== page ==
Posted by
13753 posts

There is no Uber in Germany, it is banned. The Constitutional Court (Bundesverfassungsgericht) ruled against Uber....good!

Fred, exactly as it should be.... It's called a democracy.

Posted by
6882 posts

The City of Charleston, SC has come up with the following tenets of short-term rentals (STRs) in an effort to preserve their neighborhoods:
* the STR be owner-occupied
* the STR be the primary owner residence
* the owner be on-site while guests are in attendance
* have business licenses
* pay appropriate taxes
* provide off-street parking for guests

It's hard to argue with these because they strike a proper balance which seems to be missed by all the folks who benefit from Airbnb but easily discount the costs placed on others (that they don't assume themselves). Remember the days when Airbnb sang the happy tunes of being part of the "sharing economy" and as an effort for nice folks to generate some needed income from idle space they own? It was almost folksy. Well, with the influx of the hungry investor class and Wall Street seeking to maximize profits, Airbnb now has a valuation (30 billion) that exceeds regular hotels put together...seems kind of odd, doesn't it, for a company that professes it's just a well meaning service helping the middle class attain a better return for their space? And it's no longer a "sharing economy"...it's a vulture that acts first, then asks for forgiveness and permission later. In many markets, Airbnb properties are owner by investors who rent out multiple properties. That nice guy renting out his extra room to make ends meet and have a secure financial life has been largely overshadowed with sophisticated investors buying up property just to rent it on Airbnb (one of our condo entrepreneurs was doing the same thing). If you want to be a business, then act like a business with all the pain, regulation, and responsibility that comes along with it. I've gotta hand it to Airbnb, they've craftily narrowed their focal range of responsibility, outright shirked being typecast as a lodging business (they're only an IT "matching" business like Uber, another bad actor) and charged ahead full steam with no shame whatsoever...they only come to the table when they've been shamed or brought there by lawsuits. See no evil, hear no evil seems to be their motto. Airbnb exists because technology has often outpaced the ability of public policy to deal with the (negative) outcomes and ensure a playing field that treats everyone with the respect they deserve. It started out as a great concept but has been defiled by groups of people whose interest is greed and how to make a fast buck, and that includes Airbnb itself which is more than happy to "look the other way" because it has written itself out of all responsibilities (great lawyers and lobbyists "working on" politicians all the time).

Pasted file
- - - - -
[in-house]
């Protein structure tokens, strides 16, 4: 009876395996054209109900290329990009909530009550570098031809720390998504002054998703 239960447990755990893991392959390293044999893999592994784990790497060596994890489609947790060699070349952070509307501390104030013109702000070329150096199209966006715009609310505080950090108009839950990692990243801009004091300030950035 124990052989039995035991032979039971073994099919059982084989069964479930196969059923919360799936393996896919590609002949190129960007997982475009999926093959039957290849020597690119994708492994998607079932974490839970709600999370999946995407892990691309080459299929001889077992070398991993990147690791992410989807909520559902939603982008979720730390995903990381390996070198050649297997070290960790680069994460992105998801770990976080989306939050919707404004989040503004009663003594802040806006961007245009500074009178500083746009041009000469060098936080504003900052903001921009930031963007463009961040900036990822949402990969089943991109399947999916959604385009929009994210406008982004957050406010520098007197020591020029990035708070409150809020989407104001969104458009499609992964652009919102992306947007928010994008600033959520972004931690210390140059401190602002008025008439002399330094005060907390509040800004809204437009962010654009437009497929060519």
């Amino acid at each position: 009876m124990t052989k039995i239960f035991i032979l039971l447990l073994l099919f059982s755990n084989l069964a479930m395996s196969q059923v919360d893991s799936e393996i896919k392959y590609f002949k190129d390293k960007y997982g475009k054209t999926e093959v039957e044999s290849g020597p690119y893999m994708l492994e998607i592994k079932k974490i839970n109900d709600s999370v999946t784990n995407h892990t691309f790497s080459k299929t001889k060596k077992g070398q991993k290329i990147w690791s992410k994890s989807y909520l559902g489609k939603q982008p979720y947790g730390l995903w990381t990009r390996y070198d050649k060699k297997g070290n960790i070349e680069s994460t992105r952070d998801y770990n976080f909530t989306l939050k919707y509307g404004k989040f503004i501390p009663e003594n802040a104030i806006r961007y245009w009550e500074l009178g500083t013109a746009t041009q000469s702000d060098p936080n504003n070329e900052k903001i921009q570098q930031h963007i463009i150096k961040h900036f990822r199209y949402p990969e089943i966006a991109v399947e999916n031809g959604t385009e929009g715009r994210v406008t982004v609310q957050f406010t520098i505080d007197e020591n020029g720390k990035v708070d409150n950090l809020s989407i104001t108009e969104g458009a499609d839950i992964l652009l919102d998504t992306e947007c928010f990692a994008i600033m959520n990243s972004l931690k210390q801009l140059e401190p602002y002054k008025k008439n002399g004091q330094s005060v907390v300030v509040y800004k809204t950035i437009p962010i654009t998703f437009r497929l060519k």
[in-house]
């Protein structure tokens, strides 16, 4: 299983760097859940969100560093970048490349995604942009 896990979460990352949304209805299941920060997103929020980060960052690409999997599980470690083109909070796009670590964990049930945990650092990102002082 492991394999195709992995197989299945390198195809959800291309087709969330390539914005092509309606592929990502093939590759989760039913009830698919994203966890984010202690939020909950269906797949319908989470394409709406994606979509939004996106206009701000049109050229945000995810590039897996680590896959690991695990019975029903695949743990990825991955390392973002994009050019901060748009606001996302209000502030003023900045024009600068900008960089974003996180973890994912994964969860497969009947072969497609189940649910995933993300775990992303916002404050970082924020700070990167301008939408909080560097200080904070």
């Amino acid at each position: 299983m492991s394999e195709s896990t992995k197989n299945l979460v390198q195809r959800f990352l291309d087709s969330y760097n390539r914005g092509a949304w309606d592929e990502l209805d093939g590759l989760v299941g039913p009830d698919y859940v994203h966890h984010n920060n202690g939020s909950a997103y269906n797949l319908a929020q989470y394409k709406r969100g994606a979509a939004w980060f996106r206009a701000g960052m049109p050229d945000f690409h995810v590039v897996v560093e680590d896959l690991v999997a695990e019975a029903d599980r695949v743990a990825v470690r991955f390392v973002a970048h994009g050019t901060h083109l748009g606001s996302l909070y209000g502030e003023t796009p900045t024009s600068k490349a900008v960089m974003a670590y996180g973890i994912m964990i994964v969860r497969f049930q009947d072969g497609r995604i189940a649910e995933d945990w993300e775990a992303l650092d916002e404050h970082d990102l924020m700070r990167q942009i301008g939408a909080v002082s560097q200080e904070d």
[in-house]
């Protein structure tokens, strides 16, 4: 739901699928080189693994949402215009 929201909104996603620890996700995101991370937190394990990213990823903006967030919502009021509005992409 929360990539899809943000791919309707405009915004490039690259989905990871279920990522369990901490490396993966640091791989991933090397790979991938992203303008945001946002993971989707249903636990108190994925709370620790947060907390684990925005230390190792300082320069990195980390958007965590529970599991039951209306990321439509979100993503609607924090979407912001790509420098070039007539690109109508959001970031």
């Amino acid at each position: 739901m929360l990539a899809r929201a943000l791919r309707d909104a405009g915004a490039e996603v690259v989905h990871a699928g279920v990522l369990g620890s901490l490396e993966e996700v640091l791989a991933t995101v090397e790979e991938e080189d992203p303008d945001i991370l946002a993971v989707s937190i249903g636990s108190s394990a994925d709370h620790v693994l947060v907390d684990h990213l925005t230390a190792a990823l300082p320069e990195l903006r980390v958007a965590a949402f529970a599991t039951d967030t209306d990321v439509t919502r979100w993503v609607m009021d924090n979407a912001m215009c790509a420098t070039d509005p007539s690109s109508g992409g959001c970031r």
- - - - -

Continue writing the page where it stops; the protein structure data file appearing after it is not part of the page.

The prior comparison of a B & B operation misses the point that this type of business goes in front of a public body (local government) and gets permission to operate and has to do so within the confines of rules. The discussion is in a public sphere where neighbors can make their concerns heard; a public meeting notice is posted so that interested/affected folks can attend. A person setting up an Airbnb does it without the knowledge or permission of anyone who may be affected. That's the difference. Airbnb just wants to skip the referee altogether because it's pesky to their business model.

The funny thing is that one of the very positive things about Airbnb is that you get a unique property - but now, Airbnb is moving in the direction of the same standardization that exists in hotel rooms. This is because guest experience is really uneven...it all depends on the host, and some should not be in the lodging business at all as they are total "hacks". I think Airbnb is great in concept and I support the rules above that Charleston came up with. Anything else is a charade.